Elinor Tatum | 4/12/2011, 5:28 p.m.
The snow fell on Sunday. And as a result, by Monday, the city was at a standstill. Streets were impassible. Mass transit was at a halt and, most disgusting of all, people were dying as 911 was backed up by thousands of calls.
This all occurred as Mayor Bloomberg simply said, "There's no reason for people to panic," and, "Far fewer people are seriously inconvenienced by this storm and its aftermath than otherwise might have been."
I would like to know what the "otherwise" looks like. As far as we are concerned, the fact that sections of Brooklyn and Queens are still not plowed, the fact that major arteries to hospitals are still not easily passable, are a great concern.
New York is a great city, and as such, 20 inches of snow should not shut it down. Thank God the storm occurred during one of the slowest weeks of the year--but come one, New York is a city that never sleeps, and Monday it was forced into hibernation.
People could not get out of their houses. Ambulances were stuck in the snow in every borough. Passengers were stuck on the A train for six hours. Cars were abandoned by frustrated drivers across the city.
Sanitation trucks were stuck, as were city buses and other emergency vehicles. Paramedics were instructed to do abbreviated CPR according to some reports, and people were dying because they could not get the medical care they needed. One woman was forced to have her child at home, another lost her newborn, and yet another barely made it to the hospital.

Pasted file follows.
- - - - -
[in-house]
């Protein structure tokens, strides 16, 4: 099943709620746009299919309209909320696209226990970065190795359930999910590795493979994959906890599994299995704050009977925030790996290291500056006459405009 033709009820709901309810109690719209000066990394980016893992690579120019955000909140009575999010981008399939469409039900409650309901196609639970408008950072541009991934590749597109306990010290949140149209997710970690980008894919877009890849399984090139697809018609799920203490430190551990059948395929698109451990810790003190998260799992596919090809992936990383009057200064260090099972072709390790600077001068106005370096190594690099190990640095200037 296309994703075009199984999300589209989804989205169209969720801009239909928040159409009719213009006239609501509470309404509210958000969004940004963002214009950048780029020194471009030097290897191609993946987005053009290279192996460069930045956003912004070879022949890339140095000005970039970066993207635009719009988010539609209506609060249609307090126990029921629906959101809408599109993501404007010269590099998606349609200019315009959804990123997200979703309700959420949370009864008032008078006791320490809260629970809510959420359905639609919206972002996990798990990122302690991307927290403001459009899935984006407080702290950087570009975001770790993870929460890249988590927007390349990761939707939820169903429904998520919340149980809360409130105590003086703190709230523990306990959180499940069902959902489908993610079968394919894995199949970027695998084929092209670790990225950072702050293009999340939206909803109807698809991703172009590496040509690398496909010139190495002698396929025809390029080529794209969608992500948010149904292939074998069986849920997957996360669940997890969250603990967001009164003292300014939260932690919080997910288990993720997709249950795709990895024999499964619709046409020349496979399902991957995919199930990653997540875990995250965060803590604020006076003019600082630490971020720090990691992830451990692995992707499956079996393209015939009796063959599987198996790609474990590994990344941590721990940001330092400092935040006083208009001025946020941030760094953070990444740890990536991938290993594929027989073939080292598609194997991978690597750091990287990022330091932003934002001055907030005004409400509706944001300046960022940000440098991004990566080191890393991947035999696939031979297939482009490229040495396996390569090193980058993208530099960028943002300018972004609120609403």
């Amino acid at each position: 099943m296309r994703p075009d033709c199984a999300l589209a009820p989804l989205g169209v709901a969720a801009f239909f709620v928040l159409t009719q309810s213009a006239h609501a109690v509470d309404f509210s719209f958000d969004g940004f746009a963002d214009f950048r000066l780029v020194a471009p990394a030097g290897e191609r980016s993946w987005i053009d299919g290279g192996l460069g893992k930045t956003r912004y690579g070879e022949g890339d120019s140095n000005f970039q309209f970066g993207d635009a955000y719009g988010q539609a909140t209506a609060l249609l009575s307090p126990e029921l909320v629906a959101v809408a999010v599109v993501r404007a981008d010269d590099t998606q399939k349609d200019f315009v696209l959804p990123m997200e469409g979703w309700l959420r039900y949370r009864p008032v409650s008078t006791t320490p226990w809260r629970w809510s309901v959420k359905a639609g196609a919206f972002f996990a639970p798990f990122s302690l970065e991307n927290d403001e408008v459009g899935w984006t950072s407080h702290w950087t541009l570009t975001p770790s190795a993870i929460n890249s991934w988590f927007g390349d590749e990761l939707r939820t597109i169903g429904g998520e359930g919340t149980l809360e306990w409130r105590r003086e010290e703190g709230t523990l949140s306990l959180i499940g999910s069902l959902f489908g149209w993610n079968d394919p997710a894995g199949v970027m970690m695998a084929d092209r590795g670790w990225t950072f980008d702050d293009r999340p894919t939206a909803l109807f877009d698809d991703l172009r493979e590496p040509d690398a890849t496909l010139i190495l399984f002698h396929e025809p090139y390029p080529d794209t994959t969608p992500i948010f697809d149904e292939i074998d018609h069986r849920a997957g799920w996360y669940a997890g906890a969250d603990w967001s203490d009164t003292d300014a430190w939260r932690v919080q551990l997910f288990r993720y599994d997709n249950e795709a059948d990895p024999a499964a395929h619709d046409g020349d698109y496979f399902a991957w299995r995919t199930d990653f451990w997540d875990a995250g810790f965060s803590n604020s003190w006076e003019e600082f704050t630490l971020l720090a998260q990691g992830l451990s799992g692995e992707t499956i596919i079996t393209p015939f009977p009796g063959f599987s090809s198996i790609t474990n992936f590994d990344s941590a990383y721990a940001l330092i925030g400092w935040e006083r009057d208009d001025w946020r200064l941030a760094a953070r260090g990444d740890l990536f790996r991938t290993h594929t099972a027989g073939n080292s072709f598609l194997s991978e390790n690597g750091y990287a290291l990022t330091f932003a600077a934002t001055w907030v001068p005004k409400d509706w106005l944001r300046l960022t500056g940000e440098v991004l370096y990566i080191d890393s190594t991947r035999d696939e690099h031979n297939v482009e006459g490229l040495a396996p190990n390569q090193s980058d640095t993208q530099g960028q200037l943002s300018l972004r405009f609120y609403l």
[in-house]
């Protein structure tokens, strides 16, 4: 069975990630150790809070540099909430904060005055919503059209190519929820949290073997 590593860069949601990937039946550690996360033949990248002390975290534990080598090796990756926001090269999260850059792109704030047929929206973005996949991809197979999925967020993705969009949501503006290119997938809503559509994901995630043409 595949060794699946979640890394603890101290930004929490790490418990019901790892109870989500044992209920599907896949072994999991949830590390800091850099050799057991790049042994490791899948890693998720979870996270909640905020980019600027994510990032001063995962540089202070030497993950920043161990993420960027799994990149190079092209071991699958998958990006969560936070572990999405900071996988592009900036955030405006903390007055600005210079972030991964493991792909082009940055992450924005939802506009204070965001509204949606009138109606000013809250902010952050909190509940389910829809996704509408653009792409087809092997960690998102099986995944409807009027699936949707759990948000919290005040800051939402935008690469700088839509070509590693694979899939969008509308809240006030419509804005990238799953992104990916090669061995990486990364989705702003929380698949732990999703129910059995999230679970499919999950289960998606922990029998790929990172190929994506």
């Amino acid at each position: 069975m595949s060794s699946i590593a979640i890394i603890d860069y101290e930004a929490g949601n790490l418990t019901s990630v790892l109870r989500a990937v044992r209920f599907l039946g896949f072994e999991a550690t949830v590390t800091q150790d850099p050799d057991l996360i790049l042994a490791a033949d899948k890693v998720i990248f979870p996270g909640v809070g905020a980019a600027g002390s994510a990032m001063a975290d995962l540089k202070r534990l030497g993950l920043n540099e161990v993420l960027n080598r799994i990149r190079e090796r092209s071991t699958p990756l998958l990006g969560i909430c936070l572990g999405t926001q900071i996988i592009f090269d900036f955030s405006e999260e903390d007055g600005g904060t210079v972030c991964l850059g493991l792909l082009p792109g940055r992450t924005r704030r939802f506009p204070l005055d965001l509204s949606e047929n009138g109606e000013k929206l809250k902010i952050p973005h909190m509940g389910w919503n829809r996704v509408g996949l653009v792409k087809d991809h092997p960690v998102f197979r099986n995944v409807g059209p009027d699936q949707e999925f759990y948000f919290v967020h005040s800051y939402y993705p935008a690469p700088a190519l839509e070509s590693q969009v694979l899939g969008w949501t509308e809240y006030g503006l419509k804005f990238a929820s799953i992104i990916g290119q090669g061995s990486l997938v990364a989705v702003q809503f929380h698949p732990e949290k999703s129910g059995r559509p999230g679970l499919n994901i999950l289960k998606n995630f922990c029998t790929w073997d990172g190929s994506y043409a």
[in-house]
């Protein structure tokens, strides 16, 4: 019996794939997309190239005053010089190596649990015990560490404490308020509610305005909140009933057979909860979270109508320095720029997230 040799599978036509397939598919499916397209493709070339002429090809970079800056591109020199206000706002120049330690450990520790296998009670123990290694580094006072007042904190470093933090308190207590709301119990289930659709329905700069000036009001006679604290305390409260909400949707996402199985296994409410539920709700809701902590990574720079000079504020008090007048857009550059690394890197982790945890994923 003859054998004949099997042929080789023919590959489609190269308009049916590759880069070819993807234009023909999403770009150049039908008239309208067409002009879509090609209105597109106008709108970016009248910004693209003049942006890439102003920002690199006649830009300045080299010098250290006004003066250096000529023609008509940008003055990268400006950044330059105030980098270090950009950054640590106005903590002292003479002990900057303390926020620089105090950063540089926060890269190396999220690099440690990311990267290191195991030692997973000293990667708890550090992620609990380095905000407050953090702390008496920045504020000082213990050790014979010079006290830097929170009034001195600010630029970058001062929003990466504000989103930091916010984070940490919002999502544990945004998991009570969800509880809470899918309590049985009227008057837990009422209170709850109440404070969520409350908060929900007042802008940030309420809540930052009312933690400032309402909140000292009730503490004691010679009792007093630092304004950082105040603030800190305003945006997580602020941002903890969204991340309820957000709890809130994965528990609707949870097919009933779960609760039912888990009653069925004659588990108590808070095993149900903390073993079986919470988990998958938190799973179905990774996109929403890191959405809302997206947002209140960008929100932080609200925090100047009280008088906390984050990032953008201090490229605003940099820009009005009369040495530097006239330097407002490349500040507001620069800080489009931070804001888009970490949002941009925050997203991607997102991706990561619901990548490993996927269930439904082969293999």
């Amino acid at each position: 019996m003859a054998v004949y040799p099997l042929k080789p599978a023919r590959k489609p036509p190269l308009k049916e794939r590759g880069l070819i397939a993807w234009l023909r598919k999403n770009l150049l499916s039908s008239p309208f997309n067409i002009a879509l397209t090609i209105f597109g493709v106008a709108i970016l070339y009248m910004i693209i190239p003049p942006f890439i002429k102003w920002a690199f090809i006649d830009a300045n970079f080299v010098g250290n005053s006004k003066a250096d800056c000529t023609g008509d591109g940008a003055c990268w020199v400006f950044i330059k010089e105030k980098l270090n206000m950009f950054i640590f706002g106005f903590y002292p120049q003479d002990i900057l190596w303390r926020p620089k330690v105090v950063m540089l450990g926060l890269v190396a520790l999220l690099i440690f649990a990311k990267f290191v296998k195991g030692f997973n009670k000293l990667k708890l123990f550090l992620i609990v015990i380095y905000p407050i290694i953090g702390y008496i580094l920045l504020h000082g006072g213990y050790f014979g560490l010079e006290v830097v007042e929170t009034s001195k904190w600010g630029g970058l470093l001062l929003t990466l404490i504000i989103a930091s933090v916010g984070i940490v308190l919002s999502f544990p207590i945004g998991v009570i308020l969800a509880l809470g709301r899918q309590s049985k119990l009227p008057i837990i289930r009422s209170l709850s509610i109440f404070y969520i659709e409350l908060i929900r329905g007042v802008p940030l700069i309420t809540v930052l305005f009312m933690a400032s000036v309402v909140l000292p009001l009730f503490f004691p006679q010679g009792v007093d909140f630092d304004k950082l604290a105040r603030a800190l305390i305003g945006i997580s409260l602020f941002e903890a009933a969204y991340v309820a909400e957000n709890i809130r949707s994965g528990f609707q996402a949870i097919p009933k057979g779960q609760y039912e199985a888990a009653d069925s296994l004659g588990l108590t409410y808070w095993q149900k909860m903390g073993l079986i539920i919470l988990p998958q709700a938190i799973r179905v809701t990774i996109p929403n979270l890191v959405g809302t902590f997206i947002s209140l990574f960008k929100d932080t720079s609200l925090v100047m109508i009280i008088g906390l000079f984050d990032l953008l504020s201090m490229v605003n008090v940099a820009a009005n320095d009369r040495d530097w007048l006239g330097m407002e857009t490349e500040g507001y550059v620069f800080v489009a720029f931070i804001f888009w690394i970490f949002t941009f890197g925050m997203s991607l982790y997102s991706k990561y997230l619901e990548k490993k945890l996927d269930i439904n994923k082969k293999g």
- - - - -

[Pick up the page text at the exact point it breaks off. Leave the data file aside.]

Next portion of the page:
We know that when a few inches falls in Atlanta or Washington, it is a disaster. But, come, this is New York. We are better and more experienced with this kind of thing. There isn't a chance that we could be stumped by something like this--at least until now. What changed? Was it the fact that so many city workers have been laid off that there is no one to do the work? Is it the fact that the mayor does not think that getting New Yorkers from point A to point B is that important? Or perhaps he has been spending too much time huddling with his so-called advisors, planning to buy a quixotic presidential bid the same way he bought a third term as mayor.
And in addition--have you seen the bike lanes? They have caused even more snow trouble. How do you plow them?
The city is a mess and we get to thank emperor Bloomberg, who essentially on Monday said to New York, "Let them eat cake." He left all of us in a lurch and he just went along on his merry way. I guess that is what we can expect from a limousine mayor who jets away for private weekends at his multimillion-dollar island retreat at a moment's notice.
Bloomberg finally admitted on Tuesday that the situation was bad and that he is trying to fix it, but come on. Couldn't you see that earlier? It was kinda obvious. However, when you are a billionaire, I guess the color of your glasses are rose colored--or perhaps perpetually green.
Let the dig out continue.